Hemer spells both Kohout and Butrym and played very well vs. Ohio State.  He seems to shed blockers very well and finds his way to the ball carrier. He hasn’t shown much as a pass rusher so far.

Vandervelde has played very well this season and I would say his chance of playing in the NFL is at least even with my chances of seeing him in the Des Moines Civic Center.  He has been very good in the run phase and excellent in PP since the last Arizona drive.  Ferentz has played very well in both phases and is doing a nice job with his line calls.  MacMillan and Gettis having been splitting reps.  I think that is by design and not a knock on MacMillan.  Gettis has been highly praised by the staff all spring and camp.  MacMillan is playing well enough to keep his job.  That is a good problem to have.

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Spud’s Spin: Edge Iowa- this is a unit that Iowa could take advantage of in the run game.  They don’t provide a consistent pass rush allowing either guard to pay extra attention to J.J. Watt, and they struggle moving laterally vs. zone run teams letting the interior generate a push in the run game and creating cuts back lanes for Robinson.  Iowa should be able to move the ball up the middle in this game.

15 Derrell Johnson- Koulianos 6’1 200 SR, 7 Marvin McNutt 6’4 215 JR, 22 Colin Sandeman 6’1 200 SR, 6 Keenan Davis 6’3 215 SO, and 26 Paul Chaney 5’9 170 SR WRs vs. 26 Antonio Fenelus 5’9 190 JR, 29 Niles Brinkley 5’10 191 SR, and 10 Devin Smith 5’11 186 JR CBs:  Fenelus has been playing well this season.  He is a solid tackler and willing in run support.  He competes well for jump balls, looks comfortable in zone coverage and his back pedal and has the speed to play man coverage.  He can get caught peeking from time to time and be run past.  He is also aggressive enough to be burned on a double move it is set up by completions in front first.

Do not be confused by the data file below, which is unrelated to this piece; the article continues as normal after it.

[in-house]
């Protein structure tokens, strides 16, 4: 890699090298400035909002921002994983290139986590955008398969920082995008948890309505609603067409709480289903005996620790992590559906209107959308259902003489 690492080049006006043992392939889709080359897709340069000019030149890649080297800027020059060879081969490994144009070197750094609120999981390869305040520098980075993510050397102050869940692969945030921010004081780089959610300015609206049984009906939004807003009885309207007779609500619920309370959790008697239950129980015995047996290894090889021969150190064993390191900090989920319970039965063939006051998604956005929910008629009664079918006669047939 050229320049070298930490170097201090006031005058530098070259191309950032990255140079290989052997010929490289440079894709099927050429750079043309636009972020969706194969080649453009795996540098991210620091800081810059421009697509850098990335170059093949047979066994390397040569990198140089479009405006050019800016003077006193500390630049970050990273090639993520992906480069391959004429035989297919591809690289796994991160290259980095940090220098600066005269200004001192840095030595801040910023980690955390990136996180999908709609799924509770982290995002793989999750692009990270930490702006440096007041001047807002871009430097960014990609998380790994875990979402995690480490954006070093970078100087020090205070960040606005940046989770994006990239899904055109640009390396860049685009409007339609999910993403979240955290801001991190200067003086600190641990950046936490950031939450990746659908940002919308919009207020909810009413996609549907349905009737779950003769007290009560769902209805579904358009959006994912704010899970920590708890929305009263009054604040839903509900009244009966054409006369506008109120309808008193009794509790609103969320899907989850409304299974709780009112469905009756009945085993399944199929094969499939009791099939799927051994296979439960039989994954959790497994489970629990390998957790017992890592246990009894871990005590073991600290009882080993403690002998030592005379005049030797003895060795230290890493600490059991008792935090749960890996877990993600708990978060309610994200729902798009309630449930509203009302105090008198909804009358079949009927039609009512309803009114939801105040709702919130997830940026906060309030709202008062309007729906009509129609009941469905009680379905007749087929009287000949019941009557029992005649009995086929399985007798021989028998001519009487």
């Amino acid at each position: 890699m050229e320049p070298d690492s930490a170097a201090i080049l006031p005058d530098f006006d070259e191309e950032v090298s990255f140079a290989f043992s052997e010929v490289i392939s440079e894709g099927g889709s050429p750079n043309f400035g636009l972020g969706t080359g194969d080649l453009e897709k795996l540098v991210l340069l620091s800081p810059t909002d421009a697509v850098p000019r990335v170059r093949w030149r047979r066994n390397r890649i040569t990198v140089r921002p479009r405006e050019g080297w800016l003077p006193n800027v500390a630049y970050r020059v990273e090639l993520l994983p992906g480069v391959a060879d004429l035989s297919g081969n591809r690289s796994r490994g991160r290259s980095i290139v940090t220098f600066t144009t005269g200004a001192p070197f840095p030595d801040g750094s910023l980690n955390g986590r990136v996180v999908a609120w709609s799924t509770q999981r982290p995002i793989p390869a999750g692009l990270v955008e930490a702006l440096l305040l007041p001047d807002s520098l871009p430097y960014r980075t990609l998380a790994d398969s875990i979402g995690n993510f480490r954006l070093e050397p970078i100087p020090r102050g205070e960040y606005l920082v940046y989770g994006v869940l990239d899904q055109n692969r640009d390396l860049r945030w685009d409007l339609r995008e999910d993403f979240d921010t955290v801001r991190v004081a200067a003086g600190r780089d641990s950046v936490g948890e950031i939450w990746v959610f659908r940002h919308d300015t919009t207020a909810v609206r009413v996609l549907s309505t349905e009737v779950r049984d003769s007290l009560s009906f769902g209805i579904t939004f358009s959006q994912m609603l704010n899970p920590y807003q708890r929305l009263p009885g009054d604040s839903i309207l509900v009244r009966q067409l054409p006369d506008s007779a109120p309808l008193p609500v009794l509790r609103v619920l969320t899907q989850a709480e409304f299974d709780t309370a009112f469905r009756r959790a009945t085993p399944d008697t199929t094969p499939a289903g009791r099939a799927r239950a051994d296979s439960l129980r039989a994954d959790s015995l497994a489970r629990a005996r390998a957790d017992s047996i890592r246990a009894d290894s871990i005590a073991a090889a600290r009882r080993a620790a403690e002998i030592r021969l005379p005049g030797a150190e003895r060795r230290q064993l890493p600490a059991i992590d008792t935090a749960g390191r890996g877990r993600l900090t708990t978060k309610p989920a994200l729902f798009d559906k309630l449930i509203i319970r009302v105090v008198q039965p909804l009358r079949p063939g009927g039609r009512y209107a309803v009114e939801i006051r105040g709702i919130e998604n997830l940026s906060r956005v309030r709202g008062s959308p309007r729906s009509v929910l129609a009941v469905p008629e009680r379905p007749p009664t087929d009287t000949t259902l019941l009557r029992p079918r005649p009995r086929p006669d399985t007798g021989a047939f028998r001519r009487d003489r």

Brinkley is more of a cover corner.  He isn’t as willing in run support and isn’t a physical tackler.  He generally gets the job done but looks annoyed to have to tackle a TB.  He struggles at times when one on one with a wide out in either man or zone and can be beaten on double moves.  He does have the hips to turn and run with most wide outs.  He also has the speed to recover from a bad step.  He reads routes well.  He is very aggressive and is looking to break up or intercept every pass.

Smith was a starter vs. Iowa last season but is only playing in Nickel or Dime packages this season.  He does have a pick vs. MSU and looks good covering slots.  I thought he was their best corner last year so I am surprised he isn’t starting.  He looks to be more comfortable in man than zone.

DJK has a chance to set career receptions mark in this game.  He needs 5 to tie and 6 to break it.  I think it is likely that it will happen.  He is playing very well this season and is threatening a couple of other records I thought were untouchable for him- the single season TD and career TD marks.  McNutt has struggled with drops on slant routes this season, but has made some amazing catches on balls away from him.  He needs to make the average play routine.  Sandeman is doing a nice job as a punt returner and as a run blocker but has become sort of an afterthought in the passing game after a hot start.  Davis has also played well so far this season seeing the field far more often than last year.  Chaney looks like he has regained all his speed.  He is a threat wherever he is lined up as defenses should be aware that when he is in the game it is likely a reverse.